Zamzee is a game that gets kids moving: our goal is to fight sedentary behavior by making physical activity more fun for kids. But you might be curious about why Zamzee doesn’t focus on weight or BMI, or help families count calories. That’s a really good question, which we’ve thought a lot about. Here’s why we’ve chosen to focus on physical activity, not just obesity.
Over and over again, new research shows that being physically active is one of the best things you can do for your health – both now, and as a preventative for your future well-being. We know that physical inactivity is bad for you. But did you know that physical inactivity causes 6-10% of all deaths caused by heart disease, type 2 diabetes, breast and colon cancer?1 Yep, it’s the truth. The World Health Organization says that physical inactivity is the fourth leading risk factor for death, and The Lancet attributes physical inactivity to 5.3 million deaths per year globally.2 And we all know that physical inactivity can be a contributing factor to obesity.
The good news is that behavioral changes, like increasing your physical activity, can reduce your risk of getting a variety of lifestyle diseases like type 2 diabetes, heart disease and obesity. Being active makes a big difference for your health, even if you’re not necessarily losing weight. In fact, people who walk for just 15-30 minutes per day reduce their risk of cancer, heart disease, stroke and diabetes by 20-30%, and they have a 3-5 year longer life expectancy.3 That’s pretty incredible. By making it our mission to increase physical activity, we’re not addressing the symptom of a problem (like BMI). We’re tackling a primary source: sedentary behavior.4
But physical activity isn’t just important for your physiological health. It’s also good for your mental wellbeing. Being active reduces anxiety, stress and depression, and improves self-esteem and quality of life5-8. That’s great because it means being active makes kids emotionally strong. In contrast, “losing weight” often implies judgment about body image rather than health. We want to support positive body images for kids of all sizes. Most importantly, we want kids to focus on how their body feels, not how it looks. Feeling healthy is fun, and it’s important for every member of the family – not just those with a high BMI. After all, you don’t have to be a rocket scientist to know that a raucous game of tag in the backyard does more to boost a child’s self-esteem than stepping on a scale ever will.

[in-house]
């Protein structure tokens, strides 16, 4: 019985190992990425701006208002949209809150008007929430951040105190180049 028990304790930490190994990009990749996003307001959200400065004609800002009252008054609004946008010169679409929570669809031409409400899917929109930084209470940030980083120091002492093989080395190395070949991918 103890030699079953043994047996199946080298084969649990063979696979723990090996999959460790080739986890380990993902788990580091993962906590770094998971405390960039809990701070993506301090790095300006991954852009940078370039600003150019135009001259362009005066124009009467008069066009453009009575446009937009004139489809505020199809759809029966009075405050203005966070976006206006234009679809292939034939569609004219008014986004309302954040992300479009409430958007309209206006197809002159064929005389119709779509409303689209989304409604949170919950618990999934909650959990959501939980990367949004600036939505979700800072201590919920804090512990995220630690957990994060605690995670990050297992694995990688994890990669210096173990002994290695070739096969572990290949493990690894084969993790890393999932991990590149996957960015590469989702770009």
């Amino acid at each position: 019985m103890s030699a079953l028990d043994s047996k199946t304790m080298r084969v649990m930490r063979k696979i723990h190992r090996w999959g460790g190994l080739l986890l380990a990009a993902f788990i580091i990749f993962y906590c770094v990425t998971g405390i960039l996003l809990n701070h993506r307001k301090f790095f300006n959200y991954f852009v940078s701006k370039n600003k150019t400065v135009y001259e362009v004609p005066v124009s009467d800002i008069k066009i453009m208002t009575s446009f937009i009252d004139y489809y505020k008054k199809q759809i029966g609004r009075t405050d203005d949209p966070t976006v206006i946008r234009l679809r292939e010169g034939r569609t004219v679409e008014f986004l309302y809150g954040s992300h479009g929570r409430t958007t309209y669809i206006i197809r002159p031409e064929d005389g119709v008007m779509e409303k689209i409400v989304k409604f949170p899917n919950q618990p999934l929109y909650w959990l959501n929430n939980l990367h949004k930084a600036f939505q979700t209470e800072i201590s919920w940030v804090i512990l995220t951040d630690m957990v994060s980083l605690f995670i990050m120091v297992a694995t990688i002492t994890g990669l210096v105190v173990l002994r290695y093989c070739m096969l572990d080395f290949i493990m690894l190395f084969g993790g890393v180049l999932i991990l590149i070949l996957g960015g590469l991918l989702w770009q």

So the science is pretty clear that physical activity is really important for your physical and mental wellbeing. The problem is that physical activity starts declining dramatically during adolescence.9 A whopping 80% of 13-15 year olds don’t get 60 minutes of moderate to intense physical activity per day, which is the amount recommended by the CDC.10 That’s a pretty huge number, which is probably part of the reason why adults rate sedentary behavior as their number one biggest health concern facing kids. As kids get older, they spend less time moving their bodies around. That’s why Zamzee was designed for kids. By making physical activity more fun for kids and their families, we hope to make the world a better place, one where we all reap the positive benefits associated with being active now and for years to come.
1 I-Min Lee, Shiroma E, Lobelo F, Puska P, Blair S, Katzmarzyk P. Effect of physical inactivity on major non-communicable diseases worldwine: an analysis of burden of disease and life expectancy. Lancet 2012; 380: 219–29 http://dx.doi.org/10.1016/ S0140-6736(12)61031-9
2 World Health Organization. ‘New physical activity recommendations for reducing disease and prevent deaths.’ February 3, 2011. Geneva. http://ow.ly/fiwSv
3 Chi Pang Wen, Xifeng Wu. Stressing harms of physical inactivity to promote exercise. Lancet. http://dx.doi.org/10.1016/ S0140-6736(12)60954-4
4 Yes, we know physical inactivity isn’t the only cause of lifestyle diseases. But it’s one of them, and an important one at that.
5 Calfas KJ, Taylor WC. Effects of physical activity on psychological variables in adolescents. Pediatric Exercise Science 1994;6:406-23.
6 North TC, McCullagh P, Tran ZV. Effect of exercise on depression. Exercise and Sport Sciences Reviews 1990;18:379-415.
7 Petruzzello SJ, Landers DM, Hatfield BD, Kubitz KA, Salazar W. A meta-analysis on the anxiety-reducing effects of acute and chronic exercise. Outcomes and mechanisms. Sports Medicine (Auckland, NZ) 1991;11(3):143-82.
8 U.S. Department of Health and Human Services. Physical activity and health: A report of the Surgeon General. Atlanta, GA: U.S. Department of Health and Human Services, Centers for Disease Control and Prevention; 1996.
9 Nader P, Bradley R, Houts R, McRitchie S, O’Brien M. Moderate-to-vigorous physical activity from ages 9 to 15 years. JAMA 2008, 300(3), 295-305.
10 Hallal P, Andersen L, Bull F, Guthold R, Haskell W, Ekelund U. Global physical activity levels: surveillance progress, pitfalls, and prospects. Lancet 2012; 380: 247–57, July 18, 2012 http://dx.doi.org/10.1016/ S0140-6736(12)60646-1